Q.  What’s the value to consumers of an expo like Move for Less?

Move for Less is a great opportunity to get hands-on experience of these new forms of mobility. The concept of these new options is still foreign to many people, simply because they are in their infancy in terms of local uptake.

Expos like this are important. They increase awareness of the options on what is already available today, and how the future might look.

The next Move for Less expo will be held in Brisbane in 2019. Expressions of interest from exhibitors and sponsors are welcome. Contact Troy or Jess from CitySmart’s Events Team on 07 3007 7000 or email

About Jake Whitehead

Jake Whitehead is a Research Fellow at The University of Queensland’s School of Civil Engineering who holds two PhDs in Transport Science and Transport Engineering.

For the past 8 years Jake has been analysing the impact of government policies on, and consumer preferences towards, novel transport technologies (shared, autonomous and electric vehicles). He has also been investigating how these transport innovations are set to affect transport funding, and how alternative pricing models could be used to support a sustainable, fair and equitable transport system in the future.

Jake plans to lead a new research project at UQ, later in 2018, to demonstrate how novel transport technologies could support the development of a zero emission energy system through the use of vehicle-to-grid capabilities and the smart storage of renewable energy.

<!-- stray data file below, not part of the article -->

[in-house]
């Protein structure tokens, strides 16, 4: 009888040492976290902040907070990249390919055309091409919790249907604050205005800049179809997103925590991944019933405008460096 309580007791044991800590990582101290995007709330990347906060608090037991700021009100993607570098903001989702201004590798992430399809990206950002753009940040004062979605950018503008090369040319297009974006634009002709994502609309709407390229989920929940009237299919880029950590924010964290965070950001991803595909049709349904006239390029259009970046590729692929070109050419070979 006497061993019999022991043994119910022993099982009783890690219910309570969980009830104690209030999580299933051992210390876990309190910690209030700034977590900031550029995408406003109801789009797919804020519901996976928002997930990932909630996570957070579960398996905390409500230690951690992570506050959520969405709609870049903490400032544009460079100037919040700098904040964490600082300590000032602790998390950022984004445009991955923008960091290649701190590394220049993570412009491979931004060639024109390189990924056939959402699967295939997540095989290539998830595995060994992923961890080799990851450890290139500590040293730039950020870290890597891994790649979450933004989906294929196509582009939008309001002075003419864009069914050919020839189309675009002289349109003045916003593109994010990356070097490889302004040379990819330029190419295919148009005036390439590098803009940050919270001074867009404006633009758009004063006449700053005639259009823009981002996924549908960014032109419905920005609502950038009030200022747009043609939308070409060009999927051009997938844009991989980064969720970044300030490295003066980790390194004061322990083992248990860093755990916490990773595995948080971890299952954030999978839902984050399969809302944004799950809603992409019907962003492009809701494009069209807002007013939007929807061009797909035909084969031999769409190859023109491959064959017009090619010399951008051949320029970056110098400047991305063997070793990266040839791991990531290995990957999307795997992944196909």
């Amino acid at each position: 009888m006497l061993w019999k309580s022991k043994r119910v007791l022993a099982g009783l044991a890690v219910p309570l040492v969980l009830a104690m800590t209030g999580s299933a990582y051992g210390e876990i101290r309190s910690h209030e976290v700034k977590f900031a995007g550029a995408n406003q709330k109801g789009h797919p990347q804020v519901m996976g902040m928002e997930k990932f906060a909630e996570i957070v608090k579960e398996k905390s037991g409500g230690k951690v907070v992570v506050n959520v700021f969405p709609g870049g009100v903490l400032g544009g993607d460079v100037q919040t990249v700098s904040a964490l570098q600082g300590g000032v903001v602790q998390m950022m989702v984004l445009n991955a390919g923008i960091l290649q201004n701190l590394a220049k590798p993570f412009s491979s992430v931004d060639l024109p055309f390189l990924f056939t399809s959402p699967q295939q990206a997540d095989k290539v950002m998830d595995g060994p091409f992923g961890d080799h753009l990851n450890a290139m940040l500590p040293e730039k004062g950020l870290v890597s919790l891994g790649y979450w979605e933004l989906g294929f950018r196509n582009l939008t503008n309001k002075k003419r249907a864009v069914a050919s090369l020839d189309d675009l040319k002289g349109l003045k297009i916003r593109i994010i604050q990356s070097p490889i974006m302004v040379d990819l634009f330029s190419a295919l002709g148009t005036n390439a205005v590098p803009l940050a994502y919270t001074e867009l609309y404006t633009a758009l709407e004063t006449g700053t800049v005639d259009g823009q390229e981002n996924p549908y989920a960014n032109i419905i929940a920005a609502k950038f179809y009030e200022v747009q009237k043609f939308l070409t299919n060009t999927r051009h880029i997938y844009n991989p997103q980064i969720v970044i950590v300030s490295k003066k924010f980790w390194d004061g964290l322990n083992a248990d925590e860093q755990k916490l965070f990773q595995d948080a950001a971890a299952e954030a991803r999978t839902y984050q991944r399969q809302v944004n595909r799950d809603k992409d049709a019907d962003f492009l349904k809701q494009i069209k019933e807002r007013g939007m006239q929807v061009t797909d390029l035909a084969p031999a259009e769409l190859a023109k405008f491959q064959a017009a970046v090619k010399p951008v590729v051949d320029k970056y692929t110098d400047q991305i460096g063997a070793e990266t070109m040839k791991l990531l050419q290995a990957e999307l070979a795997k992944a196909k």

As Director of Transmobility Consulting, Jake has also worked closely with Governments and businesses to advise on sustainable transport policies. Most recently he co-ordinated the development of Australia’s most comprehensive electric vehicle strategy (Queensland).



[2] Based on a single-phase home, using a 7-10 kW charger (30-40 amps)


[4] Based on average electric vehicle using 153 Wh per kilometres; equivalent fossil fuel vehicle using 8.5 litres per 100 kilometres; peak electricity price of $0.28 per kWh; petrol price of $1.50 per litre; effective solar/off-peak tariff cost of $0.15 per kWh.

[5] Based on average electric vehicle using 134 Wh per kilometres; equivalent Mitsubishi Outlander Petrol using 7.2 litres per 100 kilometres; home solar + battery effective cost of $0.15 per kWh; petrol price of $1.50 per litre.


[7] Based on comparisons between electric vehicles and equivalent fossil fuel vehicles using the Australian Government’s green vehicle guide.